Daily Archives: July 28, 2007

July 28, 2007 — Contents


(1) The Sochi Flytrap

(2) Russia, the Wealthy, Healthy Country

(3) Russia, the Sophisticated, Educated Country

NOTE: Check out La Russophobe‘s latest installment on Publius Pundit, where she rips the Kremlin a new one over its sixth, yes, sixth, conviction for state-sponsored murder by the European Court for Human Rights this year alone, and its dastardly attempts to close off access to the court by Russian citizens. We’ll be posting the source material for this on Monday, but the links are all there for you to read right now. Comments most welcome on this outrageous new display of neo-Soviet barbarism.

The Sochi Flytrap

Blogger Paul Goble explains how the Kremlin may have bitten off more than it can chew in winning the Sochi games, providing its enemies with a huge platform for attack. For instance, it’s going to come out that Sochi isn’t really a Russian city, certainly not a Slavic one, and that its giant population of 20,000 Muslims hasn’t been able to get permission to build a Mosque. Goble points out how the Kremlin has outraged Muslims by opposing independence for Kosovo and, in classically paranoid neo-Soviet style, attempting to cut off their foreign aid.

The International Olympics Committee’s decision last week to name the Sochi as the venue for the 2014 winter games is being widely celebrated in Moscow as a triumph for Vladimir Putin and a recognition by the world community of Russia’s successful recovery. But regardless of how true either of those propositions may be, the Sochi games, even though they are still seven years in the future, are already having an impact on the calculations of various groups concerning three critical ethno-national issues in Southern Russia and the Northern Caucasus.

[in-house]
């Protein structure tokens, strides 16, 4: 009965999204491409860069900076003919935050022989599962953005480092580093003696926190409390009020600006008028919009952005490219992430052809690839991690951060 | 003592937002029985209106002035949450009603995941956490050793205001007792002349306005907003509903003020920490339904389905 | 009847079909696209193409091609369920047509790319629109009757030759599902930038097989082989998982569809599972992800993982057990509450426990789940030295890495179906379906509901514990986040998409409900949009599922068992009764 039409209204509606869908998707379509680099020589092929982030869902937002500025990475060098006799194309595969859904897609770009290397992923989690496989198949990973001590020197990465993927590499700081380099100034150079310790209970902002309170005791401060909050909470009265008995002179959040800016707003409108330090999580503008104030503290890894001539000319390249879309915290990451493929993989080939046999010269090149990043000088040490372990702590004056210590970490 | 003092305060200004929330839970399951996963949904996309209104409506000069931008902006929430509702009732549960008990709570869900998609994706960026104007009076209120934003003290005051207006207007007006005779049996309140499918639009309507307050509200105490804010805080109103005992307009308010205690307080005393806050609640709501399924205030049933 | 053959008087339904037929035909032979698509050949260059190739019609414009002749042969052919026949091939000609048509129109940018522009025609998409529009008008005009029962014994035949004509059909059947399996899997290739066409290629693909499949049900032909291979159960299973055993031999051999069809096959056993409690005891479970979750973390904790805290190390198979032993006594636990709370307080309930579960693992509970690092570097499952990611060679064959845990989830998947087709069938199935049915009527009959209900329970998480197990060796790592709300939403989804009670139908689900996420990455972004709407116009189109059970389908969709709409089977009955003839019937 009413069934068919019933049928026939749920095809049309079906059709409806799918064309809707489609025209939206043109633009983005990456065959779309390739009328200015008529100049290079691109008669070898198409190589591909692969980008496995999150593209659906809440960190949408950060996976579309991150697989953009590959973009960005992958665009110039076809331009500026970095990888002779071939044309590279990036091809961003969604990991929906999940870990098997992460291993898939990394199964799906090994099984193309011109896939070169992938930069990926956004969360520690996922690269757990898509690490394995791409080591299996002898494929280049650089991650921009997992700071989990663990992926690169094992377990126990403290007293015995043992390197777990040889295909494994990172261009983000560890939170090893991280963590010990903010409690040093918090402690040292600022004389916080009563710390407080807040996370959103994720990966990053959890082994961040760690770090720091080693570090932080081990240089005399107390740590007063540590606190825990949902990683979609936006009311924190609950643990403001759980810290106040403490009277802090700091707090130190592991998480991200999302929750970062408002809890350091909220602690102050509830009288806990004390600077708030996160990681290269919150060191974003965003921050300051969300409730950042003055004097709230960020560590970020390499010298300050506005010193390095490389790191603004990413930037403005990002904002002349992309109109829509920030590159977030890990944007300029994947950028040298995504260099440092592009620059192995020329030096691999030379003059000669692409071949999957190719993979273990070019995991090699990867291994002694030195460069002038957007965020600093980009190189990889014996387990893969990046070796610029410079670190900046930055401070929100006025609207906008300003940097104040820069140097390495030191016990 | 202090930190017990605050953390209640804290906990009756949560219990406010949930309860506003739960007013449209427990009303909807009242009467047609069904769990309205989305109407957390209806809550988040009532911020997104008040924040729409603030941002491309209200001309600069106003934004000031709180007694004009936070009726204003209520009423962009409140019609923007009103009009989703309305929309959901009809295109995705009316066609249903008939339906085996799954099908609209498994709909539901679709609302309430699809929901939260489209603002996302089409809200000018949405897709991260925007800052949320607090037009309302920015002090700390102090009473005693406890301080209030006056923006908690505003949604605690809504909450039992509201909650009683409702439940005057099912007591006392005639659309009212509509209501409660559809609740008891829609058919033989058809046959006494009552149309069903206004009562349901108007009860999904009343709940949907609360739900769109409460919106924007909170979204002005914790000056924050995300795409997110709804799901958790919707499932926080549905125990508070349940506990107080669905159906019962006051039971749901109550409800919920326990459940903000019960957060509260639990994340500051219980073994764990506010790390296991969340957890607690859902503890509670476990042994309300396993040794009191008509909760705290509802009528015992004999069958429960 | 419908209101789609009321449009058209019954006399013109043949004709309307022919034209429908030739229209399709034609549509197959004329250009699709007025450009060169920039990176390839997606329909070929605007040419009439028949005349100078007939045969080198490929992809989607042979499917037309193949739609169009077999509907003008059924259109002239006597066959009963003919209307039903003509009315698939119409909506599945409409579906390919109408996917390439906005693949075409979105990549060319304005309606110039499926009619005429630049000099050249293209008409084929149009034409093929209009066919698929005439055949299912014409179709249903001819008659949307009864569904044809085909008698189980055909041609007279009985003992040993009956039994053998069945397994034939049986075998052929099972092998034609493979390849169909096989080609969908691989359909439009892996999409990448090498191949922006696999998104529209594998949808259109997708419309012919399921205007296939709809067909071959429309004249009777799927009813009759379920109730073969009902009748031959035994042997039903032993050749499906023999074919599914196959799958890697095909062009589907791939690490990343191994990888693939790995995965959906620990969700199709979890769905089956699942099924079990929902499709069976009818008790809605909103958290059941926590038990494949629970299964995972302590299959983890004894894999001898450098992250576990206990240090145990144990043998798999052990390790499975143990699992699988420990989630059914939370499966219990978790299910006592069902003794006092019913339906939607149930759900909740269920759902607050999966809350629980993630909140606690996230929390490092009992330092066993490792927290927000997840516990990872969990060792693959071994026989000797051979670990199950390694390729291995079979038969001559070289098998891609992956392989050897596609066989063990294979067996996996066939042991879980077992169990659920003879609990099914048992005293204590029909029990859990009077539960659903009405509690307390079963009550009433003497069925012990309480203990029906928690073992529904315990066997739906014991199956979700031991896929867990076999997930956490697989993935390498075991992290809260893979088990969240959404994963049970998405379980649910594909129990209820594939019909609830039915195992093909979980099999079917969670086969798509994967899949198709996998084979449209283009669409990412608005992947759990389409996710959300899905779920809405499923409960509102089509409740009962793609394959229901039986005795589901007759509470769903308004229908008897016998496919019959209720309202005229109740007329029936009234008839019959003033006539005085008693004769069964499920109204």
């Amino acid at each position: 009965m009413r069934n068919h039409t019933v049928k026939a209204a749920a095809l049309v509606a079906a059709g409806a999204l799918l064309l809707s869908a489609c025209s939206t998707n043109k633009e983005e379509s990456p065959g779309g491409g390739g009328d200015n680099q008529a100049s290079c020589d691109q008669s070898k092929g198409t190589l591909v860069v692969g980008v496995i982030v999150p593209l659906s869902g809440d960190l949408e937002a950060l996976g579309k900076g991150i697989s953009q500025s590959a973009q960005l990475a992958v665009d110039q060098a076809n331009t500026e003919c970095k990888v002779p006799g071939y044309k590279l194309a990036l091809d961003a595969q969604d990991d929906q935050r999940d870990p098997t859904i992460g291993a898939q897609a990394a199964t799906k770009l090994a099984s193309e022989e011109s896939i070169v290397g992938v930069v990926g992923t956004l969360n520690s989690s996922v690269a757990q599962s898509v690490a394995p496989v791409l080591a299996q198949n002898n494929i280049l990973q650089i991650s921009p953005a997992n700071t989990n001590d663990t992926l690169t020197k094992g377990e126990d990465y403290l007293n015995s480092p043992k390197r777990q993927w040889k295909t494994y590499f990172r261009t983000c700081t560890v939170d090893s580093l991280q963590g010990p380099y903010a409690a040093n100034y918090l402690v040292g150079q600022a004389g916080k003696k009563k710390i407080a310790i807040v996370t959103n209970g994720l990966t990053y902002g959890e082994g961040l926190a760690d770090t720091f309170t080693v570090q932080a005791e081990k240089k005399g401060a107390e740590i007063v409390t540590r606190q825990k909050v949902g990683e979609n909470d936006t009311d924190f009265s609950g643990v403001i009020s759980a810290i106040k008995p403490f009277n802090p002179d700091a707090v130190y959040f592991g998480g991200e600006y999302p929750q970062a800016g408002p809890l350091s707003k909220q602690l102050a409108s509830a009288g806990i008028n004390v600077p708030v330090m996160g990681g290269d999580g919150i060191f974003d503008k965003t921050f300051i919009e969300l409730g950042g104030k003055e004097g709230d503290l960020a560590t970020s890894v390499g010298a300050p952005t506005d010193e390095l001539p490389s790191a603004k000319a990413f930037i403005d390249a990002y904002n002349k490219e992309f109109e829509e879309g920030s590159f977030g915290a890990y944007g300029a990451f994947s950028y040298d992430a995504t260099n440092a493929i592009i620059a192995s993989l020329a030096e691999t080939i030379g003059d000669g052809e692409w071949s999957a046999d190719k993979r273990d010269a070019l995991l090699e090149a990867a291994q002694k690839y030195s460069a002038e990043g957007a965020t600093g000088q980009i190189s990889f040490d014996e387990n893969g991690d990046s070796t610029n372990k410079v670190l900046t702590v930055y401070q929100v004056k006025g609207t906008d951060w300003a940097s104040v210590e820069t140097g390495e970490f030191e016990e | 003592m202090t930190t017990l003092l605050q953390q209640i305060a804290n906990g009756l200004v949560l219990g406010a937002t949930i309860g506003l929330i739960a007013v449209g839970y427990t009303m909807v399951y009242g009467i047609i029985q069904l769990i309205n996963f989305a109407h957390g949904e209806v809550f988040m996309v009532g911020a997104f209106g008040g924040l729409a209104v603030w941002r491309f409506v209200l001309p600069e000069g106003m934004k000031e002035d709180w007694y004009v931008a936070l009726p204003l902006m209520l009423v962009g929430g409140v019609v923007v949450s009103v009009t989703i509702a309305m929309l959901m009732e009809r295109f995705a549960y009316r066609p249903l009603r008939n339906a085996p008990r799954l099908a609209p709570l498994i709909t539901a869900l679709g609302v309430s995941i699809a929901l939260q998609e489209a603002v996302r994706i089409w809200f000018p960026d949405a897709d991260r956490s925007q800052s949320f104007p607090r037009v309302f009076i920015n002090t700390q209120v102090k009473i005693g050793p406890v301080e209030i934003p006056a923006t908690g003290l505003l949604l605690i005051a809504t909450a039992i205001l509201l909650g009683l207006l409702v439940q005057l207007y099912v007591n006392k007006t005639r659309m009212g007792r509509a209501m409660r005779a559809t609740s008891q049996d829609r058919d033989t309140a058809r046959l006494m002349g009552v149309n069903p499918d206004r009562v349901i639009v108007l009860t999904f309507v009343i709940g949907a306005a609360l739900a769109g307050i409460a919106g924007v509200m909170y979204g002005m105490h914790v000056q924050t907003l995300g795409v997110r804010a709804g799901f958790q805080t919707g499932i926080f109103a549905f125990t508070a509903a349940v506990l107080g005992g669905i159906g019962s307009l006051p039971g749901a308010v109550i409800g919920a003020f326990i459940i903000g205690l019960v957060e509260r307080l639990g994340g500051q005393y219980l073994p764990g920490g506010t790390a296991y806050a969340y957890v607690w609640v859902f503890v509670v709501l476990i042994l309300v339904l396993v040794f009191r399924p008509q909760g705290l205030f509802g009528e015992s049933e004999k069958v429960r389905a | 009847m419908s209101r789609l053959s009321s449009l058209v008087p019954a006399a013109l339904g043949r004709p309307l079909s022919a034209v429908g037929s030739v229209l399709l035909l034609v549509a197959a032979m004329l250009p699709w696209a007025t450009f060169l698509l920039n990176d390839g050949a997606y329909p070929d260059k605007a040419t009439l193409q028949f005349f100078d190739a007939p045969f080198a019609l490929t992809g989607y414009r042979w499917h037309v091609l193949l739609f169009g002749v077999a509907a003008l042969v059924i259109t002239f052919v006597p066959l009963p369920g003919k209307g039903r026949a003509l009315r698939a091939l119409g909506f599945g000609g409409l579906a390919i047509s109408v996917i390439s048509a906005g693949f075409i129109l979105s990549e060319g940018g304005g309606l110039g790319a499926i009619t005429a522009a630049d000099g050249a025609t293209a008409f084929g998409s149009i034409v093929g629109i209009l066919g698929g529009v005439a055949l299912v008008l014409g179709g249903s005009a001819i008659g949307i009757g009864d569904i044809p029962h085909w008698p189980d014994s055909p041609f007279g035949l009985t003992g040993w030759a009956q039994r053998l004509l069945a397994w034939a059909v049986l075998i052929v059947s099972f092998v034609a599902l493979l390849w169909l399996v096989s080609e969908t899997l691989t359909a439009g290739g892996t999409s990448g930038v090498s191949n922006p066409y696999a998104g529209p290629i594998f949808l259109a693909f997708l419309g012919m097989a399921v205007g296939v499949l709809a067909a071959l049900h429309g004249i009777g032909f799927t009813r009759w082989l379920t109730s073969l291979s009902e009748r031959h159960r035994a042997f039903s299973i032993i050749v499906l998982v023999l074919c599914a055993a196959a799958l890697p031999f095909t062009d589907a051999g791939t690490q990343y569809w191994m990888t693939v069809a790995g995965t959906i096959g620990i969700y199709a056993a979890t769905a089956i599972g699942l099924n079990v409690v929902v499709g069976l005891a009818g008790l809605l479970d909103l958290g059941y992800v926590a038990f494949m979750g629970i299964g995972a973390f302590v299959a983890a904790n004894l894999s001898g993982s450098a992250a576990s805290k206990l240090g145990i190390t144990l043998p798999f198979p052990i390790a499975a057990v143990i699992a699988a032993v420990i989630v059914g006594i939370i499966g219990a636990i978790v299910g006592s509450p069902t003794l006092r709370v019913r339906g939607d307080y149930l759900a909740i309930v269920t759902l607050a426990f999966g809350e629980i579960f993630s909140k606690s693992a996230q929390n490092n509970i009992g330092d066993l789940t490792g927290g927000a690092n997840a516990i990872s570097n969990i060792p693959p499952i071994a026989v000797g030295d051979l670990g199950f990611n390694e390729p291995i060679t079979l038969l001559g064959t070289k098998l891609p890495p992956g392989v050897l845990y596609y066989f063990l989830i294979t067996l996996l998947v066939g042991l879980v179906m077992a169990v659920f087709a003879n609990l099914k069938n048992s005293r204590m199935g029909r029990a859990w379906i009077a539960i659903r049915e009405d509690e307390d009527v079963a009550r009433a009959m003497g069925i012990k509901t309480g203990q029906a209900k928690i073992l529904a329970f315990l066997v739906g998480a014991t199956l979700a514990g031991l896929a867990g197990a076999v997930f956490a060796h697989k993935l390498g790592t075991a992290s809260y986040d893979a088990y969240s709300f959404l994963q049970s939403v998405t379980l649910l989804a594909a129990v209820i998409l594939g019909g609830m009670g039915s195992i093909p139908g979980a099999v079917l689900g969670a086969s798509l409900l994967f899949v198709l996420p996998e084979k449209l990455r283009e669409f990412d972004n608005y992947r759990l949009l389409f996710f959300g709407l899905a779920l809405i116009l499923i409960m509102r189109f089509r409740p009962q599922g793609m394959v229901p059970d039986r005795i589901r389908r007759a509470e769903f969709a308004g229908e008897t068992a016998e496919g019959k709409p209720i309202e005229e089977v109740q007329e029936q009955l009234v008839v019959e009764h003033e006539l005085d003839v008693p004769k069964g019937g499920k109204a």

In an essay posted online last Friday, Sergei Markedonov, one of Moscow’s most thoughtful commentators on the Caucasus, argues that the games themselves and the attention they inevitably attract will affect the Circassians, the Abkhazians, and Georgian-Russian ties. First of all, Markedonov suggests, the games will highlight an issue to which the Circassian nationalities – the Adygei, the Kabardinians, the Cherkess, and the Shapsug – have long been seeking to attract attention: assigning responsibility for the expulsion of their forefathers from the Caucasus in the 19th century and securing redress for that act. In the 1860s and 1870s, the tsarist authorities expelled more than a million Circassians to the Ottoman Empire, an action that Circassians in Russia and abroad insist was a genocide but that Moscow has consistently denied was anything of the sort. Now, the Circassians will have a broader stage on which to make their case.

Although Sochi today lies in an ethnic Russian region, its name and its history are Circassians, facts that the nearby Adygeis and the Circassians abroad are certain to make much of. At the very least, their campaign is likely to tie Moscow’s hands as far as folding Adygeia into the Russian region surrounding it until after 2014.

Second, because Sochi is located so close to Abkhazia, that longstanding “frozen conflict” will become more difficult to address in the run up to the games. Indeed, Markedonov says, for many in Moscow, “when we write Sochi, we have Abkhazia on our minds.” On the one hand, Moscow will be promoting the development of the broader Sochi area that includes Abkhazia, something that will do little to weaken secessionist sentiment there. And on the other hand, the Moscow analyst argues, the Russian government will be reluctant to take any steps, including unilateral recognition or the use of force, that could undermine the positive and upbeat message about itself that Russian propagandists are already insisting upon. Instead, Moscow will certainly want to project itself as a peacemaker, as a country interested in reducing tensions and solving problems rather than exacerbating them. But that may prove more difficult, Markedonov continues, than Moscow may currently assume.